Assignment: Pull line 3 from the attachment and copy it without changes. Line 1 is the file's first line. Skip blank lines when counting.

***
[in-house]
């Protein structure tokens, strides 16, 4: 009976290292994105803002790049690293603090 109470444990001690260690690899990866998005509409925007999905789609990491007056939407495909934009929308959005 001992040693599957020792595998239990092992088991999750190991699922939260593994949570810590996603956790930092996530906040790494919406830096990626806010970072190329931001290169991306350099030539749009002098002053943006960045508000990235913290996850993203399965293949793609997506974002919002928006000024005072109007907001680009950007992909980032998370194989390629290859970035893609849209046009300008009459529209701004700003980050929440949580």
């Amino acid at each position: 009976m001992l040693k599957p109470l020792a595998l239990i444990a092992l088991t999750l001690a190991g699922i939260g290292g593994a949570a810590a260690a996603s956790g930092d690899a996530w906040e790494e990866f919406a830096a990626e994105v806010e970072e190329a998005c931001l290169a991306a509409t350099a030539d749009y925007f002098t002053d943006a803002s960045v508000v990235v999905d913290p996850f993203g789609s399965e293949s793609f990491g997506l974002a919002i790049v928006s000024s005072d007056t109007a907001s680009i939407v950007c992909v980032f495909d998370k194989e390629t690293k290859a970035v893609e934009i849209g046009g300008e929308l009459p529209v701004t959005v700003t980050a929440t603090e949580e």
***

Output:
């Amino acid at each position: 009976m001992l040693k599957p109470l020792a595998l239990i444990a092992l088991t999750l001690a190991g699922i939260g290292g593994a949570a810590a260690a996603s956790g930092d690899a996530w906040e790494e990866f919406a830096a990626e994105v806010e970072e190329a998005c931001l290169a991306a509409t350099a030539d749009y925007f002098t002053d943006a803002s960045v508000v990235v999905d913290p996850f993203g789609s399965e293949s793609f990491g997506l974002a919002i790049v928006s000024s005072d007056t109007a907001s680009i939407v950007c992909v980032f495909d998370k194989e390629t690293k290859a970035v893609e934009i849209g046009g300008e929308l009459p529209v701004t959005v700003t980050a929440t603090e949580e």